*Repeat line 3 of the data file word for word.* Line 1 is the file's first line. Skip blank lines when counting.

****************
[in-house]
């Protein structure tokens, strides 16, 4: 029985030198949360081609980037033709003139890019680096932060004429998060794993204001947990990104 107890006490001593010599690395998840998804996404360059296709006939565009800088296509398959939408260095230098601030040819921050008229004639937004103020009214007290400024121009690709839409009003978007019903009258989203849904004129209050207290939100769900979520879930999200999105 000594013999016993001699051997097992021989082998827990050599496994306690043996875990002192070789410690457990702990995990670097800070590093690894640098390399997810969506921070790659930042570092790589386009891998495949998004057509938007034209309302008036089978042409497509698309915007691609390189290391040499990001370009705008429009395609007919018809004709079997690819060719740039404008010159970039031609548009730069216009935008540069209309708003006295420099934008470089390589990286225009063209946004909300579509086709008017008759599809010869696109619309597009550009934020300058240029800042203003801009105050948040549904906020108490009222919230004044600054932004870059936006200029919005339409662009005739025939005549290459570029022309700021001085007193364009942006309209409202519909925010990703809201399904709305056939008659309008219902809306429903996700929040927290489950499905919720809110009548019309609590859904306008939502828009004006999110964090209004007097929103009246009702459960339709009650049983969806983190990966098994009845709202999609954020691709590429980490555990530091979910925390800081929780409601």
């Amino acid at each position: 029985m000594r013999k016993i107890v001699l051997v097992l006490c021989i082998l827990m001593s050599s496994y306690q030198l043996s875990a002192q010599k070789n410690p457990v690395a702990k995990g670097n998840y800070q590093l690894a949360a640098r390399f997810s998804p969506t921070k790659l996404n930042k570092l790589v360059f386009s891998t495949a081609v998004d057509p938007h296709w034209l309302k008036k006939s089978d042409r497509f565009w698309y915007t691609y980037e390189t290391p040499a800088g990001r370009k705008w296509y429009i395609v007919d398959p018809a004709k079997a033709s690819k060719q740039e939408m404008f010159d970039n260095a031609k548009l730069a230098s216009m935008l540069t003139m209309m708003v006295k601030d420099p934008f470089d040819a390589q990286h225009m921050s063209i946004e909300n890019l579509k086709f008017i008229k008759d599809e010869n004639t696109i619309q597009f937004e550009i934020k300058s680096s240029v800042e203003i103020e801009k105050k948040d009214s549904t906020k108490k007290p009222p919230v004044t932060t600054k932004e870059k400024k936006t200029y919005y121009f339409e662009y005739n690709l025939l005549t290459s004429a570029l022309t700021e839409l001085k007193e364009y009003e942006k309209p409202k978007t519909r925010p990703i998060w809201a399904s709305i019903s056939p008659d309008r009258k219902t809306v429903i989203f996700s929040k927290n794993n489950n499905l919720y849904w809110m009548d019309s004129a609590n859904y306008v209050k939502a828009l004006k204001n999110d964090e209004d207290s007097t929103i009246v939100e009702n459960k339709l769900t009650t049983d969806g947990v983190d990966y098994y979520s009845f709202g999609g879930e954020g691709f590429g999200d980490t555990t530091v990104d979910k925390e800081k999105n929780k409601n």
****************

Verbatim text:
């Amino acid at each position: 029985m000594r013999k016993i107890v001699l051997v097992l006490c021989i082998l827990m001593s050599s496994y306690q030198l043996s875990a002192q010599k070789n410690p457990v690395a702990k995990g670097n998840y800070q590093l690894a949360a640098r390399f997810s998804p969506t921070k790659l996404n930042k570092l790589v360059f386009s891998t495949a081609v998004d057509p938007h296709w034209l309302k008036k006939s089978d042409r497509f565009w698309y915007t691609y980037e390189t290391p040499a800088g990001r370009k705008w296509y429009i395609v007919d398959p018809a004709k079997a033709s690819k060719q740039e939408m404008f010159d970039n260095a031609k548009l730069a230098s216009m935008l540069t003139m209309m708003v006295k601030d420099p934008f470089d040819a390589q990286h225009m921050s063209i946004e909300n890019l579509k086709f008017i008229k008759d599809e010869n004639t696109i619309q597009f937004e550009i934020k300058s680096s240029v800042e203003i103020e801009k105050k948040d009214s549904t906020k108490k007290p009222p919230v004044t932060t600054k932004e870059k400024k936006t200029y919005y121009f339409e662009y005739n690709l025939l005549t290459s004429a570029l022309t700021e839409l001085k007193e364009y009003e942006k309209p409202k978007t519909r925010p990703i998060w809201a399904s709305i019903s056939p008659d309008r009258k219902t809306v429903i989203f996700s929040k927290n794993n489950n499905l919720y849904w809110m009548d019309s004129a609590n859904y306008v209050k939502a828009l004006k204001n999110d964090e209004d207290s007097t929103i009246v939100e009702n459960k339709l769900t009650t049983d969806g947990v983190d990966y098994y979520s009845f709202g999609g879930e954020g691709f590429g999200d980490t555990t530091v990104d979910k925390e800081k999105n929780k409601n």